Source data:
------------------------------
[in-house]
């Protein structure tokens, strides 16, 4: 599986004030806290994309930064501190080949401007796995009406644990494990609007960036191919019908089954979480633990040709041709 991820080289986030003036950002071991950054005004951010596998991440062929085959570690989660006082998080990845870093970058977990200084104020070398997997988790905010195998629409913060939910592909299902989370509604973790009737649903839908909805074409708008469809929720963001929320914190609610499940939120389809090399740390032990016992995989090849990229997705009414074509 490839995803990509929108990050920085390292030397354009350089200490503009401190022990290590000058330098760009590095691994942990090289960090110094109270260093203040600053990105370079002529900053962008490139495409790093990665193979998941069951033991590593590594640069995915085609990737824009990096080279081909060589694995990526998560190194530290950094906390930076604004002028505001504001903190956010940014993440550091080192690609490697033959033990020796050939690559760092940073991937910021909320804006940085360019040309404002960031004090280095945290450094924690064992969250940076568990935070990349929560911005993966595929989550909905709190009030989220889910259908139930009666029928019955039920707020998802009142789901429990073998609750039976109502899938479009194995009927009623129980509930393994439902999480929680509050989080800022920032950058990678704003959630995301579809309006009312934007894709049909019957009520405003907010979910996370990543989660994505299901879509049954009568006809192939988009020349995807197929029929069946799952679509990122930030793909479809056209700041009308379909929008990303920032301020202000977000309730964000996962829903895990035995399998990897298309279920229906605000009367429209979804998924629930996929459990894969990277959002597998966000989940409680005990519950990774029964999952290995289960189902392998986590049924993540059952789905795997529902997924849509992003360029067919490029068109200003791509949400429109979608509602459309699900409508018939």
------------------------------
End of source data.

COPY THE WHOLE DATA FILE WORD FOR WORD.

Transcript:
[in-house]
């Protein structure tokens, strides 16, 4: 599986004030806290994309930064501190080949401007796995009406644990494990609007960036191919019908089954979480633990040709041709 991820080289986030003036950002071991950054005004951010596998991440062929085959570690989660006082998080990845870093970058977990200084104020070398997997988790905010195998629409913060939910592909299902989370509604973790009737649903839908909805074409708008469809929720963001929320914190609610499940939120389809090399740390032990016992995989090849990229997705009414074509 490839995803990509929108990050920085390292030397354009350089200490503009401190022990290590000058330098760009590095691994942990090289960090110094109270260093203040600053990105370079002529900053962008490139495409790093990665193979998941069951033991590593590594640069995915085609990737824009990096080279081909060589694995990526998560190194530290950094906390930076604004002028505001504001903190956010940014993440550091080192690609490697033959033990020796050939690559760092940073991937910021909320804006940085360019040309404002960031004090280095945290450094924690064992969250940076568990935070990349929560911005993966595929989550909905709190009030989220889910259908139930009666029928019955039920707020998802009142789901429990073998609750039976109502899938479009194995009927009623129980509930393994439902999480929680509050989080800022920032950058990678704003959630995301579809309006009312934007894709049909019957009520405003907010979910996370990543989660994505299901879509049954009568006809192939988009020349995807197929029929069946799952679509990122930030793909479809056209700041009308379909929008990303920032301020202000977000309730964000996962829903895990035995399998990897298309279920229906605000009367429209979804998924629930996929459990894969990277959002597998966000989940409680005990519950990774029964999952290995289960189902392998986590049924993540059952789905795997529902997924849509992003360029067919490029068109200003791509949400429109979608509602459309699900409508018939």